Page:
Real Estate and a Reluctant Economy

National statistics bear out what I’ve seen locally: it’s a slow real estate market. It’s not a classic buyer’s market, which would have falling prices and a large number of properties for sale. Instead, it seems that hardly anyone is in a hurry to buy or sell. Most properties are staying on the market for a long time and selling for less than their original listed prices, as you would expect to see in a buyer’s market. But there are relatively few properties to choose from and many sellers are willing to wait for a better offer — usually characteristics of a seller’s market.

It seems to me that this pattern in the real estate market is also happening across the economy. Not many people or companies see the current economic climate as a good time for new initiatives, and what initiatives there are seem to be coming along at a slow pace.

This can be seen in the response to high energy prices. The increase in the price of energy has many people looking for energy-creating and energy-saving technology, such as solar panels LED lights. But few people are rushing to purchase this cutting-edge technology, in part because of high prices and shortages. Prices for LEDs and solar cells are high and supplies are scarce because suppliers are hesitant to add more factory capacity. I could use a solar panel myself, but I feel it would be better to wait and see if the shortages go away in a year or two.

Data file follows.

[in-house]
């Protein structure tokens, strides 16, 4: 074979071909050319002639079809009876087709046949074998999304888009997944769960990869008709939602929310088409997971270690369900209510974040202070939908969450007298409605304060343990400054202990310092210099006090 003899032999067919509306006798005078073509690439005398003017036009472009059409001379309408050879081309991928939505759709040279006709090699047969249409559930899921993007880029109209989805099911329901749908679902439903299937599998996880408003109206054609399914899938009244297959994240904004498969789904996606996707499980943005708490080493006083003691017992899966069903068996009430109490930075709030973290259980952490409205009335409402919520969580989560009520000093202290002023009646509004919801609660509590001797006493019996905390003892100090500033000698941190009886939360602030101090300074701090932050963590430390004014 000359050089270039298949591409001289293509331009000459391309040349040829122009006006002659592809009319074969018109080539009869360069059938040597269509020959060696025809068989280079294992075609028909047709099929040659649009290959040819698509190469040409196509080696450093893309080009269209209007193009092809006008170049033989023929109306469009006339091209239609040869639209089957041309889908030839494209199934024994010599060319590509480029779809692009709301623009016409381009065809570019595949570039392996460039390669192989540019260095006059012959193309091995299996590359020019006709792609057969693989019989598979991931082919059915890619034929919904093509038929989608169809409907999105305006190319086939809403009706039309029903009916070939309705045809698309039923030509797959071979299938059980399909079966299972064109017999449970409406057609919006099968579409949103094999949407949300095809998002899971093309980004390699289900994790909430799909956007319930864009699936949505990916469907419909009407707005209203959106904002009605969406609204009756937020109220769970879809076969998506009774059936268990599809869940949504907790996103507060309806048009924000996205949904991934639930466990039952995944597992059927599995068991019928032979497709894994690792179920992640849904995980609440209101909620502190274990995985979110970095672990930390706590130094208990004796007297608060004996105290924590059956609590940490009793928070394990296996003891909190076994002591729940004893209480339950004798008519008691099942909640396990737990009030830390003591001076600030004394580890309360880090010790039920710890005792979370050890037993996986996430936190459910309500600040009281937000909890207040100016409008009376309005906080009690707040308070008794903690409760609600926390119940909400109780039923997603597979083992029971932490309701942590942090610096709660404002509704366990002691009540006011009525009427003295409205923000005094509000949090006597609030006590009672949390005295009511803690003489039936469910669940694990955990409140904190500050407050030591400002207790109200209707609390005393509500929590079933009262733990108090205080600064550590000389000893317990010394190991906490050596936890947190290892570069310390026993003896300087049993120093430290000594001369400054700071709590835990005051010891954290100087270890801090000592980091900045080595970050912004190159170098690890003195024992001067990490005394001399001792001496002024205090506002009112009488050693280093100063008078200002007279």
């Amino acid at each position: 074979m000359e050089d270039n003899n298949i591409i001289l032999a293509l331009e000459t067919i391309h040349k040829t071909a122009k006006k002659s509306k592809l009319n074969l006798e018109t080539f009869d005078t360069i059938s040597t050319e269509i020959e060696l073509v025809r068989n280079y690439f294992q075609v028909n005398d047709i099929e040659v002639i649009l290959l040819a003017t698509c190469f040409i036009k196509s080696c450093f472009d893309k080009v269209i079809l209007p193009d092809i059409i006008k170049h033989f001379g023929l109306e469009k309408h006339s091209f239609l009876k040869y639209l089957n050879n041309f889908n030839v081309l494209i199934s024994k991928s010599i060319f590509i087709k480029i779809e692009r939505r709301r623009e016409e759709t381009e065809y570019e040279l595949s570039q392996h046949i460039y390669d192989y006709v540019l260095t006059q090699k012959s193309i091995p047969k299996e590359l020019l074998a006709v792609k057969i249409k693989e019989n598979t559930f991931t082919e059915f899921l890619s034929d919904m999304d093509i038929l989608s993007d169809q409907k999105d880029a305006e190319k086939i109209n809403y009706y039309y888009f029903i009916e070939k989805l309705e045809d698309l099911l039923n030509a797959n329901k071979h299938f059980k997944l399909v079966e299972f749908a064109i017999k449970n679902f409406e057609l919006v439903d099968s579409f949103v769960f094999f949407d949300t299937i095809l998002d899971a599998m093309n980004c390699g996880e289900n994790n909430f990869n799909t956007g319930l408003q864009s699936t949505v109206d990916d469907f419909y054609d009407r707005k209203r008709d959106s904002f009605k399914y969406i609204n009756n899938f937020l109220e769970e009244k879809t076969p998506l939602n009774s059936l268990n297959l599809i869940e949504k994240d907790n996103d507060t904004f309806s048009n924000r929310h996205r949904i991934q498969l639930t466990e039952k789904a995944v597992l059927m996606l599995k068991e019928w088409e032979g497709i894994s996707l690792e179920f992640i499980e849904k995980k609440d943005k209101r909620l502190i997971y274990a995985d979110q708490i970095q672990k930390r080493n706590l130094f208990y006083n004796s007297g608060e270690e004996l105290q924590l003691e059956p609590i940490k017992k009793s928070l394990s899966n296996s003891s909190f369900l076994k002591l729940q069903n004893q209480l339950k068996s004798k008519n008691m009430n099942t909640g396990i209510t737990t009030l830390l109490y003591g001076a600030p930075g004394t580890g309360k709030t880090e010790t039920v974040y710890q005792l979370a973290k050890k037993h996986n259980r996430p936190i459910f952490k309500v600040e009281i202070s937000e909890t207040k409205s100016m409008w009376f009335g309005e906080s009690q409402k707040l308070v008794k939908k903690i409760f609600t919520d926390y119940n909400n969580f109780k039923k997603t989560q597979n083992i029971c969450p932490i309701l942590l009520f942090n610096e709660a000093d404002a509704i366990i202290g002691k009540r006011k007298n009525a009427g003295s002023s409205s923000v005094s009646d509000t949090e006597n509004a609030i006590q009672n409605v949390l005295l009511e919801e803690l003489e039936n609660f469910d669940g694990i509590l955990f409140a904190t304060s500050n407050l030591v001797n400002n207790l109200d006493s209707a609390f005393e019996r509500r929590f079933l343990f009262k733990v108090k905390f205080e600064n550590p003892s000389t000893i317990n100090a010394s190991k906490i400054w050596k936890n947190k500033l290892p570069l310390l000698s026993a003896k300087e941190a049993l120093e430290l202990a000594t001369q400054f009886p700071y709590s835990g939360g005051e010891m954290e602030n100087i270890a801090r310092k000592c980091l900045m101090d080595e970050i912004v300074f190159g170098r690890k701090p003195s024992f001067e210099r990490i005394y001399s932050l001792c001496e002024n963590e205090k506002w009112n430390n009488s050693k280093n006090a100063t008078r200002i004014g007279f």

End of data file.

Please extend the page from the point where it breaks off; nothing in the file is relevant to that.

I see a similar situation when I look at the job market. Companies have plenty of vacancies but, in a year, may fill just half of them. Workers who are only partially employed or working in lower-paying jobs are looking for better job situations, but they seem to have little sense of immediacy. A better job will surely come along eventually, but there is little reason to hope for it to happen right away.

This state of the economy resembles a depression in some ways, but it could hardly be called a depression, as the total amount of work being done and money being spent is not falling. However, it seems to me the economy could be described as reluctant or hesitant. People are holding on to what they have and, for the most part, waiting for things to get better. There are some initiatives, but most are being postponed.

In economic terms, there is a tremendous amount of excess capacity — workers and equipment that could just as easily do more than they are doing. What this says to me is that the economy could support a boom similar to what we saw a decade ago. There are plenty of workers ready to go to work on something new, plenty of machines that could run two hours a day instead of one. Of course, supporting a boom isn’t the same as creating one, and it’s hard to imagine where a boom could come from in the current economy. Still, it’s nice to know that the economy is strong enough to do something big, even if it doesn’t feel ready to do it.

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